As we head solidly into Spring, many people with asthma or allergies are busy dealing with their symptoms instead of being able to enjoy and marvel at the beauty of Mother Nature’s artistry in their yards or in the parks of fully bloomed flowers and trees. I love how beautiful those first blooms and buds can be, so in an effort to help you get to a point where your allergies and asthma are stable enough to enjoy these miracles of nature, let me see if we can help you find some supplements that can help with those symptoms.
• Stingling nettle is plant that can be found in supplement form and it’s frequently used in hair or skin products as well. It can help with prostate enlargement issues and also allergies and asthma issues when using the above ground parts of the plant. It can act as a diuretic so if you are already on a medication that is a diuretic, that’s something that can be problematic and safety and monitoring has to be employed. Topically, stinging nettle can be used for joint and muscle pain support and also for help with hair loss and healthy hair; that’s why you can find it in some hair products.
• Tinospora cordifolia is a shrub that is native to India and is frequently used in ayurvedic medicine. It’s seen to be possibly helpful with sneezing, runny nose, nasal congestion, and nasal itching after two months of therapy but care of using any herbs must be cleared with your doctor first to make sure it’s safe for you. Because of its possible impact on immune function, those with autoimmune diseases should use this with caution and only under the guidance of a physician but there are suggestions that tinospora cordifolia might help with autoimmune symptoms too so the jury is still out on the true efficacy in that department. However, it seems to be a good option for those with simple allergies and asthma. The safety seems to be fine up to 8 weeks but after that, it should be cleared with your doctor.
• Quercetin is a flavonoid that is found in foods like onion, green tea, apples, and berries, just to name a few. It’s frequently used as supplement for antioxidant and anti-inflammatory effects. It can be used to support allergy and asthma health goals and it seems to help with lowering post-exercise upper respiratory infections. In any situation, I’m a big fan of using food as medicine so trying to increase food intake of foods high in quercetin for its anti-inflammatory benefits would always be a plus in your healthy regimen.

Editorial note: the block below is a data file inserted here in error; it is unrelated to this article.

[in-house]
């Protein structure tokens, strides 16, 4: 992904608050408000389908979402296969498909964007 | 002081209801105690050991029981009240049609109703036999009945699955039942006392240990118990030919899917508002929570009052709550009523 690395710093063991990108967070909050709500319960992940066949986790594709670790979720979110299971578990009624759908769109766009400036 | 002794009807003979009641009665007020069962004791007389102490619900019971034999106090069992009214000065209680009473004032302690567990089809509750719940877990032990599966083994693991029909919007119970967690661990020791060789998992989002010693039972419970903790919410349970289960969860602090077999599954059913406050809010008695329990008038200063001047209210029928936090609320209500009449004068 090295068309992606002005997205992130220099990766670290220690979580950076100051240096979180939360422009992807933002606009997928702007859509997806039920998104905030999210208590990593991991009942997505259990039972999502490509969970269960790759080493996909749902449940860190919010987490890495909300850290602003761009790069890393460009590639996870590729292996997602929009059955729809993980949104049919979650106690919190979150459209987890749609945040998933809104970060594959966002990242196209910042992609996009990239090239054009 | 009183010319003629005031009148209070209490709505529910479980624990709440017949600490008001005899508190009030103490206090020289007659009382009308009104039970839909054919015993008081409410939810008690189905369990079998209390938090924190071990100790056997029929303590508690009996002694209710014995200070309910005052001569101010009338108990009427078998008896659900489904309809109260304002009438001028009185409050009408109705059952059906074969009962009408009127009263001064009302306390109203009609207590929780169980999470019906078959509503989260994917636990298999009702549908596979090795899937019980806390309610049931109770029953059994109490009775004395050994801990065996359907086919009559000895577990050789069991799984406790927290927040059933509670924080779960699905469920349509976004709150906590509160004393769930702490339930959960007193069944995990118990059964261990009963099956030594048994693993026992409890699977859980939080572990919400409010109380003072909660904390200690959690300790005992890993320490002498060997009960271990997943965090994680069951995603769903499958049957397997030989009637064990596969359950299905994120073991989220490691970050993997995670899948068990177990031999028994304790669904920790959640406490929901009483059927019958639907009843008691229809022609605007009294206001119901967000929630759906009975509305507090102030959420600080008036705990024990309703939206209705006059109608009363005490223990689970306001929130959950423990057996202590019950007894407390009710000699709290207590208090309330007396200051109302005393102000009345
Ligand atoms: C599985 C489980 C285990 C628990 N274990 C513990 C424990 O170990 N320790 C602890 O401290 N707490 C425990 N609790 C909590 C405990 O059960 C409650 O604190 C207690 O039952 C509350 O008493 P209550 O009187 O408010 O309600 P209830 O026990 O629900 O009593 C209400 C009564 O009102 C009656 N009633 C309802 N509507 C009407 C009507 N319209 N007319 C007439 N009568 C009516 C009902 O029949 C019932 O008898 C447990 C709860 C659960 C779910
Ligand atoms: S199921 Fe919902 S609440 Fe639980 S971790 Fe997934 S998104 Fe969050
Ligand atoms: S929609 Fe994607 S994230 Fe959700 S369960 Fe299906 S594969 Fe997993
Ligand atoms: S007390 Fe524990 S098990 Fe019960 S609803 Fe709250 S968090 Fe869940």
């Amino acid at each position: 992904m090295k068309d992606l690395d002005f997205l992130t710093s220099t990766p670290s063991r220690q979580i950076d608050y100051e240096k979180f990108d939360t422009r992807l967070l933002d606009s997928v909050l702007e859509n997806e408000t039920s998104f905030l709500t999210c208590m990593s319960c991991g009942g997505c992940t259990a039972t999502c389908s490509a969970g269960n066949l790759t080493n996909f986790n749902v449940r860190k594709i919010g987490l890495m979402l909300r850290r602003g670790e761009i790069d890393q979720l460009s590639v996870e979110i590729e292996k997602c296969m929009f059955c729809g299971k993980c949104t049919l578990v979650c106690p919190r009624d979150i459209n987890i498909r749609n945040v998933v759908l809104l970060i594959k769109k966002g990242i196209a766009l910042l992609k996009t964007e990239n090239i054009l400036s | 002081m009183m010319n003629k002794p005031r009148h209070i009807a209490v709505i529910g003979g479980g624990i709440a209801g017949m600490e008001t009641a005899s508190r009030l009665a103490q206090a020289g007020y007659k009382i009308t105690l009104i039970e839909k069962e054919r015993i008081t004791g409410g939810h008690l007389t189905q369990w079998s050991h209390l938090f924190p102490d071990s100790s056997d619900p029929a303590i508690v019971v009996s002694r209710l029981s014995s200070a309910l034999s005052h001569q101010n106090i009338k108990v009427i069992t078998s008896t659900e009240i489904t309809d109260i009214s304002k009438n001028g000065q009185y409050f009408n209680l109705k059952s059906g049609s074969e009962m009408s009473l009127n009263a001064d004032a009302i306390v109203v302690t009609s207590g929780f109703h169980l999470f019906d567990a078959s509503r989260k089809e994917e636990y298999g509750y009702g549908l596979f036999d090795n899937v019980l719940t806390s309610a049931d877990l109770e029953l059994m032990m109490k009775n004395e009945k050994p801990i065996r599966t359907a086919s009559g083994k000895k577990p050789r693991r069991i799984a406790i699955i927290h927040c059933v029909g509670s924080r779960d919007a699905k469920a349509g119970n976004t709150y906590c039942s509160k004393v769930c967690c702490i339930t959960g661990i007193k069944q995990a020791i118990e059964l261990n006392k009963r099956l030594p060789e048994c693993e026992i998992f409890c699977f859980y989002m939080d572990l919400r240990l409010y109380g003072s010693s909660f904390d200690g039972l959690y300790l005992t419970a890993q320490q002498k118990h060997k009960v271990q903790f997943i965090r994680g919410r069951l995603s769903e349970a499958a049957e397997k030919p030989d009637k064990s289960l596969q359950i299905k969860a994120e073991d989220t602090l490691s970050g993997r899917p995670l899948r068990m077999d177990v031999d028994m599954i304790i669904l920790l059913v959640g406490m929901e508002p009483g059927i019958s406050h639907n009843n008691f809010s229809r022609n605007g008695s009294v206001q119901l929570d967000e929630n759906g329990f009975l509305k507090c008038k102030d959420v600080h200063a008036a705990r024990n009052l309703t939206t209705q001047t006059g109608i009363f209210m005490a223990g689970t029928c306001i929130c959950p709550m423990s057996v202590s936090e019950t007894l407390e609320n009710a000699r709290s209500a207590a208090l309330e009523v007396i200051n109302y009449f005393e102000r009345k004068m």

• Bromelain is an enzyme found in pineapple stem and pineapple juice. This seems to help with sinus and nasal allergy symptoms especially if you need an added extra boost if you’re already on allergy medication. Please check with your doctor before you add this to your medications and please remember to keep medications and supplements at least 2-3 hours apart at least in order to make sure your medications and supplements are working optimally. There’s also some suggestion that bromelain could help with some joint pain issues so if you’re looking to support joint and allergy inflammation, this might be your perfect tool. It does have the potential to cause some blood thinning so do not take if you are already on blood thinning medications or at least check with your doctor first.
• Vitamin D is one of my favorite vitamins because there’s more and more growing evidence on its health benefits. Many patients ask what’s the optimal goal range on labs they should try to achieve, and I always let patients know that it depends on every person specific health needs and limitations. But, if you’re looking for a generic ball park range, it’s basically mid-range, around 50 is where you want your lab to hit. Vitamin D is a great supporter of immune function, so I always encourage patients with allergy issues or asthma issues to get their lab checked for their level and aim for that goal of 50. If you’re not sure how much to take, ask your doctor to check your level so your doctor can dose you on the right amount of vitamin D.
Even with these amazing supplements, the most important thing you can do is get your environment as allergen-free as possible and that means HEPA air filters; and if you have dust mite allergies, you need dust mite covers for your pillows, comforter/blankets and also your top mattress.
The most important thing to prevent allergy flares is to try to avoid the offending agents if possible. If that’s not working enough, that is when you reach for additional supplement or medication support. Hopefully, with the assistance of these amazing supplements and allergen-avoiding approaches, you’ll be able to enjoy the beautiful artistry of Mother Nature in your area this Spring.